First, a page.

Held annually in Pordenone, northern Italy, Le Giornate del Cinema Muto is the biggest and most prestigious silent film festival in the world. The 34th edition, beginning October 3, will showcase five films preserved through the NFPF’s grant programs.
From George Eastman House come two premieres of recently completed restorations. Thirty Years of Motion Pictures (1927) is a film adaptation of pioneering producer and publicist Terry Ramsaye's history book on the early movie industry, A Million and One Nights (1926). The documentary includes scenes from lost films such as D.W. Griffith’s 1914 version of The Battle of the Sexes.
Drifting (1923) is Todd Browning’s underworld saga about opium smuggling in China, starring Priscilla Dean, Wallace Beery, and Anna May Wong. GEH has restored the film by drawing on a nitrate print from the Nardoni Film Archive in Prague, an acetate print from Gosfilmfond in Moscow and a negative from the Hungarian National Digital Archive and Film Institute in Budapest.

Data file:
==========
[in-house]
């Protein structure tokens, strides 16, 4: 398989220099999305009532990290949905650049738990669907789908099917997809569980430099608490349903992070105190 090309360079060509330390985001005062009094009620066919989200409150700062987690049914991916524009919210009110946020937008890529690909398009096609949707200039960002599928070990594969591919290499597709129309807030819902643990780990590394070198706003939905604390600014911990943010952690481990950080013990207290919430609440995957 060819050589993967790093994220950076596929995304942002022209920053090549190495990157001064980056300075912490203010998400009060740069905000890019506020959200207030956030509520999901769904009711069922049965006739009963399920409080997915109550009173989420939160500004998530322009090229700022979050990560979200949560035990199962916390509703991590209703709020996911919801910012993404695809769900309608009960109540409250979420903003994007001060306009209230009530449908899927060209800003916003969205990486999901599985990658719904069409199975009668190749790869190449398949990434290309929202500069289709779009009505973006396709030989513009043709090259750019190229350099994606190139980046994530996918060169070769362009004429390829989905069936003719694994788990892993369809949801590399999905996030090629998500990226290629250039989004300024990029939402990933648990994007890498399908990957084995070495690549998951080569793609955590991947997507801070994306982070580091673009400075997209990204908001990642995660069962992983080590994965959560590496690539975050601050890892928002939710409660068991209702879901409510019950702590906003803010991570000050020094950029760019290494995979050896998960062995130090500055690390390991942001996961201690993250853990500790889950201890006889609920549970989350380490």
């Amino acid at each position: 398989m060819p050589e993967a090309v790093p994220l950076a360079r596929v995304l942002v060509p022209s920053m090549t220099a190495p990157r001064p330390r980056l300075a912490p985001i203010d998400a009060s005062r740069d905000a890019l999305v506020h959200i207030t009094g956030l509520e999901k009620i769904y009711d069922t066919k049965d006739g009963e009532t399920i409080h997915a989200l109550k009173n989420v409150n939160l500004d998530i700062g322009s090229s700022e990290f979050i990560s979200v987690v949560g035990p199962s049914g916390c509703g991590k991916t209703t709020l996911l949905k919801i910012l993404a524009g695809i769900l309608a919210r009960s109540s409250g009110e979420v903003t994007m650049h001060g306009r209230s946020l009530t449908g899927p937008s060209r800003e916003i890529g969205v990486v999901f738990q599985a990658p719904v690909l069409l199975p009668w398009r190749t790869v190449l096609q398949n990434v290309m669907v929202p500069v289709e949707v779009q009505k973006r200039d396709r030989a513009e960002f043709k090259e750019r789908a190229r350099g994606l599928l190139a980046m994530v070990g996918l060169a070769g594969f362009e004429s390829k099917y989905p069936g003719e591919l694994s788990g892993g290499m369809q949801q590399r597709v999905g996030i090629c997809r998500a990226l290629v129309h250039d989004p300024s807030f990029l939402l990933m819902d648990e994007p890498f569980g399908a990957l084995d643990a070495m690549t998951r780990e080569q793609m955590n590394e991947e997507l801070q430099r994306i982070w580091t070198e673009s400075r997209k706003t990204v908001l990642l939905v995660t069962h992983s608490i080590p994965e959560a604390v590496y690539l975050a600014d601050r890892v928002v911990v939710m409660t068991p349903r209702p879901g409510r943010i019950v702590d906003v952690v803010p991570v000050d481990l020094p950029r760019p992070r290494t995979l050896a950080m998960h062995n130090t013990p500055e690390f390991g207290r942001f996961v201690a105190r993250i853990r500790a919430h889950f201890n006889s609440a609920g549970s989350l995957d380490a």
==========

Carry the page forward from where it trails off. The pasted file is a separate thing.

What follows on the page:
The Mollycoddle (1920), is an adventure about diamond smugglers, led by Wallace Beery, foiled by a bespectacled milksop played by Douglas Fairbanks. The print is from the Museum of Modern Art in New York, which preserved the film with support from the NFPF and The Film Foundation.
Mantrap (1926), a wilderness comedy starring the vivacious Clara Bow, screens in a preserved print from the Library of Congress. Those who can’t make it to Italy can watch the film on the NFPF’s DVD set Treasures 5: The West, 1898-1938.
Last but definitely not least, the shorts program "Girls Will Be Boys" includes a film recently preserved through the NFPF’s ongoing repatriation project with EYE Filmmuseum in Amsterdam. The Darling of the CSA (1912) is the tale of a plucky crossdressing spy, played by Anna Q. Nilsson, who risks capture to secure explosives for the Confederates. Preservation of this actioneer was supervised by the Academy Film Archive.
The NFPF wishes to thank MoMA’s Mary Keene for her assistance with this post.